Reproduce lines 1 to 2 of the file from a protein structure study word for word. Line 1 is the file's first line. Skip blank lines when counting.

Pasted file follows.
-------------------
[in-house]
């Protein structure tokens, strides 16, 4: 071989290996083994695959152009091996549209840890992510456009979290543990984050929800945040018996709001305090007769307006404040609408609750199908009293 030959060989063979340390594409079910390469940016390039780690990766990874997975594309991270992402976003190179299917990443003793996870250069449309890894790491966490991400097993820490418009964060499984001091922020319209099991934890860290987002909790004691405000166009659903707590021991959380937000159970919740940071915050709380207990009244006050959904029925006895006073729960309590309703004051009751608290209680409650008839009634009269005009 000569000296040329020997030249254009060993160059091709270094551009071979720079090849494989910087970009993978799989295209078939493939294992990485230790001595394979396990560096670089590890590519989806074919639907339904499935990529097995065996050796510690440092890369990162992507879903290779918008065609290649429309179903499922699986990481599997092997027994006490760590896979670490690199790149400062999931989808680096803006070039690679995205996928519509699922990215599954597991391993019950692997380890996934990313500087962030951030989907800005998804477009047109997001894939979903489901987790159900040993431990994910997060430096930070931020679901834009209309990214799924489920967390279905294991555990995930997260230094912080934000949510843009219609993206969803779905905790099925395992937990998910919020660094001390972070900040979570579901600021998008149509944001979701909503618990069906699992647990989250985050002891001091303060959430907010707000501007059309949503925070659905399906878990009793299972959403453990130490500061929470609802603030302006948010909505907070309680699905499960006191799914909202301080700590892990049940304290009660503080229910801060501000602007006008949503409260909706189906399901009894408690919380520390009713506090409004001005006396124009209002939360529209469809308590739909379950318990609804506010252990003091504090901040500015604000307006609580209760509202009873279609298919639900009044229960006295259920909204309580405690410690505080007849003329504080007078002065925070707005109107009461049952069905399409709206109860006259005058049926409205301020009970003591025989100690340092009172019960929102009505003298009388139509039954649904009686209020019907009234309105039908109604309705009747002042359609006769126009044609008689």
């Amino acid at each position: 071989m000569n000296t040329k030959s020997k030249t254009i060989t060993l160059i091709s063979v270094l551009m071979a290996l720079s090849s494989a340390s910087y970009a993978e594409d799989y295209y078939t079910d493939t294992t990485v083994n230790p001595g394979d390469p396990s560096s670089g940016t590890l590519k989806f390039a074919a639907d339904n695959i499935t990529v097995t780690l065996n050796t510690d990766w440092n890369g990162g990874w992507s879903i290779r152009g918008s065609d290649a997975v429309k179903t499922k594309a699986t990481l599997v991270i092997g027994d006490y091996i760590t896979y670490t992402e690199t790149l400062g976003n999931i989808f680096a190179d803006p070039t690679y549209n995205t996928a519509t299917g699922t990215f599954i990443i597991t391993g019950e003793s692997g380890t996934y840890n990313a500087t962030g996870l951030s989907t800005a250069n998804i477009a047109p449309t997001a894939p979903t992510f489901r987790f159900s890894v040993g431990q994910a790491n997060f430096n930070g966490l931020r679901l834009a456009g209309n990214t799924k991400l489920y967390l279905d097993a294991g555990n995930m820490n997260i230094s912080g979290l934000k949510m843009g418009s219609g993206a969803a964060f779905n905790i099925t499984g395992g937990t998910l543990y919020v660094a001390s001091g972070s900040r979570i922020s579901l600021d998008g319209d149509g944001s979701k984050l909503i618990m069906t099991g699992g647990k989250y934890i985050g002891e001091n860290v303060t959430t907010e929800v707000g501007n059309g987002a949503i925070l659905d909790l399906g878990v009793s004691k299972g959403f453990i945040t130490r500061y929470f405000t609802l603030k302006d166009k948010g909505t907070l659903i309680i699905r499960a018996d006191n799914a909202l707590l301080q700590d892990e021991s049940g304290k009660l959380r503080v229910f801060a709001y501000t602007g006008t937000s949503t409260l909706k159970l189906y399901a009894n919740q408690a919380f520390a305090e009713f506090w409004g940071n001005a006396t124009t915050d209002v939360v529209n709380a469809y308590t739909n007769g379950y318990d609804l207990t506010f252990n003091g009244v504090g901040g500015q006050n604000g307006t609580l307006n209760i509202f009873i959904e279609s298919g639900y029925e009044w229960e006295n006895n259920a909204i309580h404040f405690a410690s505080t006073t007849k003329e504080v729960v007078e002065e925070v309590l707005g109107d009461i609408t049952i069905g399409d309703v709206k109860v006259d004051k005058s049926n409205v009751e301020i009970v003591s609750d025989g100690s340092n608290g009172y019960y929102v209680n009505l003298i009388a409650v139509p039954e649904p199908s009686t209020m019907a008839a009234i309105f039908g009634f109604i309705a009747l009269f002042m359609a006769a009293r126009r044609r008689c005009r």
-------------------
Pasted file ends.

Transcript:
[in-house]
């Protein structure tokens, strides 16, 4: 071989290996083994695959152009091996549209840890992510456009979290543990984050929800945040018996709001305090007769307006404040609408609750199908009293 030959060989063979340390594409079910390469940016390039780690990766990874997975594309991270992402976003190179299917990443003793996870250069449309890894790491966490991400097993820490418009964060499984001091922020319209099991934890860290987002909790004691405000166009659903707590021991959380937000159970919740940071915050709380207990009244006050959904029925006895006073729960309590309703004051009751608290209680409650008839009634009269005009 000569000296040329020997030249254009060993160059091709270094551009071979720079090849494989910087970009993978799989295209078939493939294992990485230790001595394979396990560096670089590890590519989806074919639907339904499935990529097995065996050796510690440092890369990162992507879903290779918008065609290649429309179903499922699986990481599997092997027994006490760590896979670490690199790149400062999931989808680096803006070039690679995205996928519509699922990215599954597991391993019950692997380890996934990313500087962030951030989907800005998804477009047109997001894939979903489901987790159900040993431990994910997060430096930070931020679901834009209309990214799924489920967390279905294991555990995930997260230094912080934000949510843009219609993206969803779905905790099925395992937990998910919020660094001390972070900040979570579901600021998008149509944001979701909503618990069906699992647990989250985050002891001091303060959430907010707000501007059309949503925070659905399906878990009793299972959403453990130490500061929470609802603030302006948010909505907070309680699905499960006191799914909202301080700590892990049940304290009660503080229910801060501000602007006008949503409260909706189906399901009894408690919380520390009713506090409004001005006396124009209002939360529209469809308590739909379950318990609804506010252990003091504090901040500015604000307006609580209760509202009873279609298919639900009044229960006295259920909204309580405690410690505080007849003329504080007078002065925070707005109107009461049952069905399409709206109860006259005058049926409205301020009970003591025989100690340092009172019960929102009505003298009388139509039954649904009686209020019907009234309105039908109604309705009747002042359609006769126009044609008689």